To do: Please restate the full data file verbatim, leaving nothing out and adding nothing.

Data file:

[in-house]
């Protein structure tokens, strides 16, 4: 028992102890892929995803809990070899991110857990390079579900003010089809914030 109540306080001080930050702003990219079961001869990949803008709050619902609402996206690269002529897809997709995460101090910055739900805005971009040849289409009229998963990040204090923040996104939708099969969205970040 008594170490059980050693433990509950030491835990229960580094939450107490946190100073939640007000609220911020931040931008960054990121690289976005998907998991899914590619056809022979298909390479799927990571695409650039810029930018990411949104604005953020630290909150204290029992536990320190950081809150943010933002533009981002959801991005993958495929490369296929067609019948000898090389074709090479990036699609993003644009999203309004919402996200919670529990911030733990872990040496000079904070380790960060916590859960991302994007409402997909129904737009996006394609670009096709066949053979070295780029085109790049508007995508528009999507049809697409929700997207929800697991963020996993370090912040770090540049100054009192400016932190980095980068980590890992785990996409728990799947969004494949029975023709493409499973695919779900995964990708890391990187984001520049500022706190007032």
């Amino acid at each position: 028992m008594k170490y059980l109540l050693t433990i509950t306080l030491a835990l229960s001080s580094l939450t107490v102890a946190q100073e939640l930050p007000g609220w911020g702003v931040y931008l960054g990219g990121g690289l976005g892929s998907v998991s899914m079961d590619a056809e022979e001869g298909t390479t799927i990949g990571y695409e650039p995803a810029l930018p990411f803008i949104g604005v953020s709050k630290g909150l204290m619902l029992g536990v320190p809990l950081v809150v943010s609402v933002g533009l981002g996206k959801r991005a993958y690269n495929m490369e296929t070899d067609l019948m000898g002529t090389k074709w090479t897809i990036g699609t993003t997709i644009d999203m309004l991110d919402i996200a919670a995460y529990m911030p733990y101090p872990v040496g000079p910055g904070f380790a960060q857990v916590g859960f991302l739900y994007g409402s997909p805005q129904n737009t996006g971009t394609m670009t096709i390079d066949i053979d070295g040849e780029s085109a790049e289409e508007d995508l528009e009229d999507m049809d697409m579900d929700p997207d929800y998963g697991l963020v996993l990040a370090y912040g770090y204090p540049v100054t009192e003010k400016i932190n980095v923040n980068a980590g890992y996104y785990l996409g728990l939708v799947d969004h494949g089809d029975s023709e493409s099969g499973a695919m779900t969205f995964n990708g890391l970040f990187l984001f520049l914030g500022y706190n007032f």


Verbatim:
[in-house]
């Protein structure tokens, strides 16, 4: 028992102890892929995803809990070899991110857990390079579900003010089809914030 109540306080001080930050702003990219079961001869990949803008709050619902609402996206690269002529897809997709995460101090910055739900805005971009040849289409009229998963990040204090923040996104939708099969969205970040 008594170490059980050693433990509950030491835990229960580094939450107490946190100073939640007000609220911020931040931008960054990121690289976005998907998991899914590619056809022979298909390479799927990571695409650039810029930018990411949104604005953020630290909150204290029992536990320190950081809150943010933002533009981002959801991005993958495929490369296929067609019948000898090389074709090479990036699609993003644009999203309004919402996200919670529990911030733990872990040496000079904070380790960060916590859960991302994007409402997909129904737009996006394609670009096709066949053979070295780029085109790049508007995508528009999507049809697409929700997207929800697991963020996993370090912040770090540049100054009192400016932190980095980068980590890992785990996409728990799947969004494949029975023709493409499973695919779900995964990708890391990187984001520049500022706190007032």
């Amino acid at each position: 028992m008594k170490y059980l109540l050693t433990i509950t306080l030491a835990l229960s001080s580094l939450t107490v102890a946190q100073e939640l930050p007000g609220w911020g702003v931040y931008l960054g990219g990121g690289l976005g892929s998907v998991s899914m079961d590619a056809e022979e001869g298909t390479t799927i990949g990571y695409e650039p995803a810029l930018p990411f803008i949104g604005v953020s709050k630290g909150l204290m619902l029992g536990v320190p809990l950081v809150v943010s609402v933002g533009l981002g996206k959801r991005a993958y690269n495929m490369e296929t070899d067609l019948m000898g002529t090389k074709w090479t897809i990036g699609t993003t997709i644009d999203m309004l991110d919402i996200a919670a995460y529990m911030p733990y101090p872990v040496g000079p910055g904070f380790a960060q857990v916590g859960f991302l739900y994007g409402s997909p805005q129904n737009t996006g971009t394609m670009t096709i390079d066949i053979d070295g040849e780029s085109a790049e289409e508007d995508l528009e009229d999507m049809d697409m579900d929700p997207d929800y998963g697991l963020v996993l990040a370090y912040g770090y204090p540049v100054t009192e003010k400016i932190n980095v923040n980068a980590g890992y996104y785990l996409g728990l939708v799947d969004h494949g089809d029975s023709e493409s099969g499973a695919m779900t969205f995964n990708g890391l970040f990187l984001f520049l914030g500022y706190n007032f």